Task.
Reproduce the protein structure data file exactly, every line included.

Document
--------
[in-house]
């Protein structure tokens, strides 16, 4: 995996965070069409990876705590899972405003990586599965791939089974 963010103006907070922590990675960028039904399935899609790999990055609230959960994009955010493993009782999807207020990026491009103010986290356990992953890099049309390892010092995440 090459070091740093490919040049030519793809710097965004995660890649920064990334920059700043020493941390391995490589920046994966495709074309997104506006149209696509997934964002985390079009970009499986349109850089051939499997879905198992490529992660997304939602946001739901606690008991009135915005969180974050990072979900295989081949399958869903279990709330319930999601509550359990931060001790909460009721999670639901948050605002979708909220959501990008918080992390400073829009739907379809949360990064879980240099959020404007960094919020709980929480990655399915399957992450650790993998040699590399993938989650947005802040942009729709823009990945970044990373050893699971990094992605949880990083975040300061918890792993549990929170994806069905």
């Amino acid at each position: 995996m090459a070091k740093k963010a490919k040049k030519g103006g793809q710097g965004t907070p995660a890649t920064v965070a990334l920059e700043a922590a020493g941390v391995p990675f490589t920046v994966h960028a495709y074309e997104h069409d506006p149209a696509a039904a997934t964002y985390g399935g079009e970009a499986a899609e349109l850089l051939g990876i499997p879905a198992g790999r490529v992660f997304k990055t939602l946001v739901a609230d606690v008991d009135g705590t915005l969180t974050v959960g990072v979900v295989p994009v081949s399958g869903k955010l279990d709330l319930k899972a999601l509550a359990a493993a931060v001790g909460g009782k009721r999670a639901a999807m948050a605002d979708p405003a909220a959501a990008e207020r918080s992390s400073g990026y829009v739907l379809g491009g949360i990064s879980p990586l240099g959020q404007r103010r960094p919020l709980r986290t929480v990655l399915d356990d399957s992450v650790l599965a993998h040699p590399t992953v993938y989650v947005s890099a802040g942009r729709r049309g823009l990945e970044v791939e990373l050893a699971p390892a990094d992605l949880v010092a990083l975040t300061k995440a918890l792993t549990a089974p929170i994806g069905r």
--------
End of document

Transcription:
[in-house]
């Protein structure tokens, strides 16, 4: 995996965070069409990876705590899972405003990586599965791939089974 963010103006907070922590990675960028039904399935899609790999990055609230959960994009955010493993009782999807207020990026491009103010986290356990992953890099049309390892010092995440 090459070091740093490919040049030519793809710097965004995660890649920064990334920059700043020493941390391995490589920046994966495709074309997104506006149209696509997934964002985390079009970009499986349109850089051939499997879905198992490529992660997304939602946001739901606690008991009135915005969180974050990072979900295989081949399958869903279990709330319930999601509550359990931060001790909460009721999670639901948050605002979708909220959501990008918080992390400073829009739907379809949360990064879980240099959020404007960094919020709980929480990655399915399957992450650790993998040699590399993938989650947005802040942009729709823009990945970044990373050893699971990094992605949880990083975040300061918890792993549990929170994806069905």
């Amino acid at each position: 995996m090459a070091k740093k963010a490919k040049k030519g103006g793809q710097g965004t907070p995660a890649t920064v965070a990334l920059e700043a922590a020493g941390v391995p990675f490589t920046v994966h960028a495709y074309e997104h069409d506006p149209a696509a039904a997934t964002y985390g399935g079009e970009a499986a899609e349109l850089l051939g990876i499997p879905a198992g790999r490529v992660f997304k990055t939602l946001v739901a609230d606690v008991d009135g705590t915005l969180t974050v959960g990072v979900v295989p994009v081949s399958g869903k955010l279990d709330l319930k899972a999601l509550a359990a493993a931060v001790g909460g009782k009721r999670a639901a999807m948050a605002d979708p405003a909220a959501a990008e207020r918080s992390s400073g990026y829009v739907l379809g491009g949360i990064s879980p990586l240099g959020q404007r103010r960094p919020l709980r986290t929480v990655l399915d356990d399957s992450v650790l599965a993998h040699p590399t992953v993938y989650v947005s890099a802040g942009r729709r049309g823009l990945e970044v791939e990373l050893a699971p390892a990094d992605l949880v010092a990083l975040t300061k995440a918890l792993t549990a089974p929170i994806g069905r």